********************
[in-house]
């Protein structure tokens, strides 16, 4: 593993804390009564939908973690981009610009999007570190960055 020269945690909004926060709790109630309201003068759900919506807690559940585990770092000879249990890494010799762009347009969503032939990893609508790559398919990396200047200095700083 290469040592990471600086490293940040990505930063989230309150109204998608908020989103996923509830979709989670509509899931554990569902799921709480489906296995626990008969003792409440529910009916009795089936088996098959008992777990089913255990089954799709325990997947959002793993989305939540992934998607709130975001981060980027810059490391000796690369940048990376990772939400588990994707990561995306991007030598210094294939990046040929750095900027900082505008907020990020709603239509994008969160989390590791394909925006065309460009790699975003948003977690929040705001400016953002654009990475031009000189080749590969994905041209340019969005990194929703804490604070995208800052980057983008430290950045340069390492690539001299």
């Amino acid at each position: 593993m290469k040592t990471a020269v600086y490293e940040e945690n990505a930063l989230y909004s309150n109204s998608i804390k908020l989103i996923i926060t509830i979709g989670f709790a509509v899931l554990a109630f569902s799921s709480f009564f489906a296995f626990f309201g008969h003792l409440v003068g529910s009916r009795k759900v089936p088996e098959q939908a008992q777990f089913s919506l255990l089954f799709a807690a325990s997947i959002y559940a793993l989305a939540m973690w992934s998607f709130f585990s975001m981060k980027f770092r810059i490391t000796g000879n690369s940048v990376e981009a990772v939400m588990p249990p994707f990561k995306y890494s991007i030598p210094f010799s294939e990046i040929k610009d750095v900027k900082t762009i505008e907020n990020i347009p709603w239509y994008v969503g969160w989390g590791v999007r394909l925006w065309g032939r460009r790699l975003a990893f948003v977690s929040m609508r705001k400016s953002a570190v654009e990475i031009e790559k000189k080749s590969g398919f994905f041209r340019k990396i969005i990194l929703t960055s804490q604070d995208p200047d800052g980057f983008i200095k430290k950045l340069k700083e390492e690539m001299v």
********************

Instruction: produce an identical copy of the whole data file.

[in-house]
């Protein structure tokens, strides 16, 4: 593993804390009564939908973690981009610009999007570190960055 020269945690909004926060709790109630309201003068759900919506807690559940585990770092000879249990890494010799762009347009969503032939990893609508790559398919990396200047200095700083 290469040592990471600086490293940040990505930063989230309150109204998608908020989103996923509830979709989670509509899931554990569902799921709480489906296995626990008969003792409440529910009916009795089936088996098959008992777990089913255990089954799709325990997947959002793993989305939540992934998607709130975001981060980027810059490391000796690369940048990376990772939400588990994707990561995306991007030598210094294939990046040929750095900027900082505008907020990020709603239509994008969160989390590791394909925006065309460009790699975003948003977690929040705001400016953002654009990475031009000189080749590969994905041209340019969005990194929703804490604070995208800052980057983008430290950045340069390492690539001299």
């Amino acid at each position: 593993m290469k040592t990471a020269v600086y490293e940040e945690n990505a930063l989230y909004s309150n109204s998608i804390k908020l989103i996923i926060t509830i979709g989670f709790a509509v899931l554990a109630f569902s799921s709480f009564f489906a296995f626990f309201g008969h003792l409440v003068g529910s009916r009795k759900v089936p088996e098959q939908a008992q777990f089913s919506l255990l089954f799709a807690a325990s997947i959002y559940a793993l989305a939540m973690w992934s998607f709130f585990s975001m981060k980027f770092r810059i490391t000796g000879n690369s940048v990376e981009a990772v939400m588990p249990p994707f990561k995306y890494s991007i030598p210094f010799s294939e990046i040929k610009d750095v900027k900082t762009i505008e907020n990020i347009p709603w239509y994008v969503g969160w989390g590791v999007r394909l925006w065309g032939r460009r790699l975003a990893f948003v977690s929040m609508r705001k400016s953002a570190v654009e990475i031009e790559k000189k080749s590969g398919f994905f041209r340019k990396i969005i990194l929703t960055s804490q604070d995208p200047d800052g980057f983008i200095k430290k950045l340069k700083e390492e690539m001299v």